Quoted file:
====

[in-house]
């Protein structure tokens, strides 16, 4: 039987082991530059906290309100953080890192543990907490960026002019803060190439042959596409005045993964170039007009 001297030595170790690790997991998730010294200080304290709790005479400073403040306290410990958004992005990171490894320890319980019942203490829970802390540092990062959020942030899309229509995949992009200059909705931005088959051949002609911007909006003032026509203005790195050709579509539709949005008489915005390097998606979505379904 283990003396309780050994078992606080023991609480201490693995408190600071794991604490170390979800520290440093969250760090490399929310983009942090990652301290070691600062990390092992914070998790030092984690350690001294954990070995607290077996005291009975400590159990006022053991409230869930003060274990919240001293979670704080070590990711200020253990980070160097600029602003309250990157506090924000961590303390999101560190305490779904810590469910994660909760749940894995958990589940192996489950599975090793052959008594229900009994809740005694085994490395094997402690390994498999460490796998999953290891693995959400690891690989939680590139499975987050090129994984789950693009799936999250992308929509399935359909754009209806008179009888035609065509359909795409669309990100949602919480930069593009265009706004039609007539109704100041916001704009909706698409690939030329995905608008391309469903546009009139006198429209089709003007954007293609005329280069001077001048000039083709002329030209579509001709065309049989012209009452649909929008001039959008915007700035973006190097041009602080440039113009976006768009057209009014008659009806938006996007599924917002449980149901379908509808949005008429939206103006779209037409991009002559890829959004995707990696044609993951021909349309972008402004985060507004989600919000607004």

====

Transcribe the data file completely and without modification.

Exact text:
[in-house]
């Protein structure tokens, strides 16, 4: 039987082991530059906290309100953080890192543990907490960026002019803060190439042959596409005045993964170039007009 001297030595170790690790997991998730010294200080304290709790005479400073403040306290410990958004992005990171490894320890319980019942203490829970802390540092990062959020942030899309229509995949992009200059909705931005088959051949002609911007909006003032026509203005790195050709579509539709949005008489915005390097998606979505379904 283990003396309780050994078992606080023991609480201490693995408190600071794991604490170390979800520290440093969250760090490399929310983009942090990652301290070691600062990390092992914070998790030092984690350690001294954990070995607290077996005291009975400590159990006022053991409230869930003060274990919240001293979670704080070590990711200020253990980070160097600029602003309250990157506090924000961590303390999101560190305490779904810590469910994660909760749940894995958990589940192996489950599975090793052959008594229900009994809740005694085994490395094997402690390994498999460490796998999953290891693995959400690891690989939680590139499975987050090129994984789950693009799936999250992308929509399935359909754009209806008179009888035609065509359909795409669309990100949602919480930069593009265009706004039609007539109704100041916001704009909706698409690939030329995905608008391309469903546009009139006198429209089709003007954007293609005329280069001077001048000039083709002329030209579509001709065309049989012209009452649909929008001039959008915007700035973006190097041009602080440039113009976006768009057209009014008659009806938006996007599924917002449980149901379908509808949005008429939206103006779209037409991009002559890829959004995707990696044609993951021909349309972008402004985060507004989600919000607004």